Nor was this DeHart’s only membership in a key Black organization. He continued to play for Peter Clark’s Black Vigilant Baseball team, holding down shortstop in 1875 and 1876 as the team ran up 160 wins without a single loss. Some of those victories came against white clubs.
Also in 1876, DeHart appeared as an incorporator, along with the Rev. Arnett and seven others, of “The African Company” in Covington, Kentucky. The vague notice stated that “the object of the company is to engage in trade and commercial transactions in Africa.” While the corporation hoped to raise $5 million with shares selling for $100 each, the shares could be paid in $10 installments, so it is unlikely that there was any substantial capital. A quick search on the company name produced no further information.
So-called “Secret Societies” like the International Order of Odd Fellows and the Masons provided important social and business contacts during the last third of the nineteenth century. By January 1877, DeHart took his place in the hierarchy. At the annual “memorial services held by colored Masons in Allen Temple … exercises were conducted by William H. Parham, Principal of the Public Schools in this city … Grand Senior Warden Sam’l W. Clark, Grand Junior Warden Lewis D. Easton; Grand Chaplain, Andrew J. DeHart” – all teachers in the Colored Public Schools. Black masonic lodges existed alongside white, although it does not seem any were integrated.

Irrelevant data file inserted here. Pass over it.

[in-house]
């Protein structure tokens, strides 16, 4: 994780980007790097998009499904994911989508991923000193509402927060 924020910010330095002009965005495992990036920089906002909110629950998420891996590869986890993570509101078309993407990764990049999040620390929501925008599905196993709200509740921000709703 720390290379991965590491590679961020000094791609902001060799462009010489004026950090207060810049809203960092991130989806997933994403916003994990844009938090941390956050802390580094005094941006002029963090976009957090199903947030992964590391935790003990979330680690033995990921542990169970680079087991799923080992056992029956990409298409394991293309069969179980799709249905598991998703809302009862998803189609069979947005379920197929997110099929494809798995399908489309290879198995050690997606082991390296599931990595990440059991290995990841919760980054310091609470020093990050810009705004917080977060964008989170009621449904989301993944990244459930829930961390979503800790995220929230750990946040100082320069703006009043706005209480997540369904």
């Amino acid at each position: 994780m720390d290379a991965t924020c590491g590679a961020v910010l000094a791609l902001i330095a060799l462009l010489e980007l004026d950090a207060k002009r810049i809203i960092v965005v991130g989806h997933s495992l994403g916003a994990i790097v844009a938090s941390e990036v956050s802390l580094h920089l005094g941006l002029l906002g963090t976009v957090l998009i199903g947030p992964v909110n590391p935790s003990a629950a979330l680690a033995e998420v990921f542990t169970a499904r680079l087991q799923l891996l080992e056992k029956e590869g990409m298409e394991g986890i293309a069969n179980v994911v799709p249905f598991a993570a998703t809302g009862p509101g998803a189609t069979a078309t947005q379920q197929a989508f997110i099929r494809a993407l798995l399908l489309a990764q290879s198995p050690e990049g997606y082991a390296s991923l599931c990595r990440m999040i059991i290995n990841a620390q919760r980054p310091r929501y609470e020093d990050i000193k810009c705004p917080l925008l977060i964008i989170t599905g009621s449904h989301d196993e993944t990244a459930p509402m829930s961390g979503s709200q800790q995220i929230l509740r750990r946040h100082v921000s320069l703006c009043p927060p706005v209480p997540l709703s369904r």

We have seen elsewhere that the large “International Order of Odd Fellows” offered a fraternal place, and an important commission, to the Italian immigrant Louis Rebisso in Walnut Hills. He was an immigrant, but he was white. Yet the IOOF closed its doors to African Americans. The community responded by soliciting a charter from Odd Fellows in England which lent the Black organization as much ancient credibility as the white IOOF. They founded the even more universally named Grand Unified Order of Odd Fellows. Histories record a few chapters on the east coast from the 1840s, but the order grew hugely after the Civil War. When the organization launched Cincinnati’s GUOOF Benjamin Lundy Lodge in 1876, the three names on the official Articles of Incorporation included that of A. J. DeHart.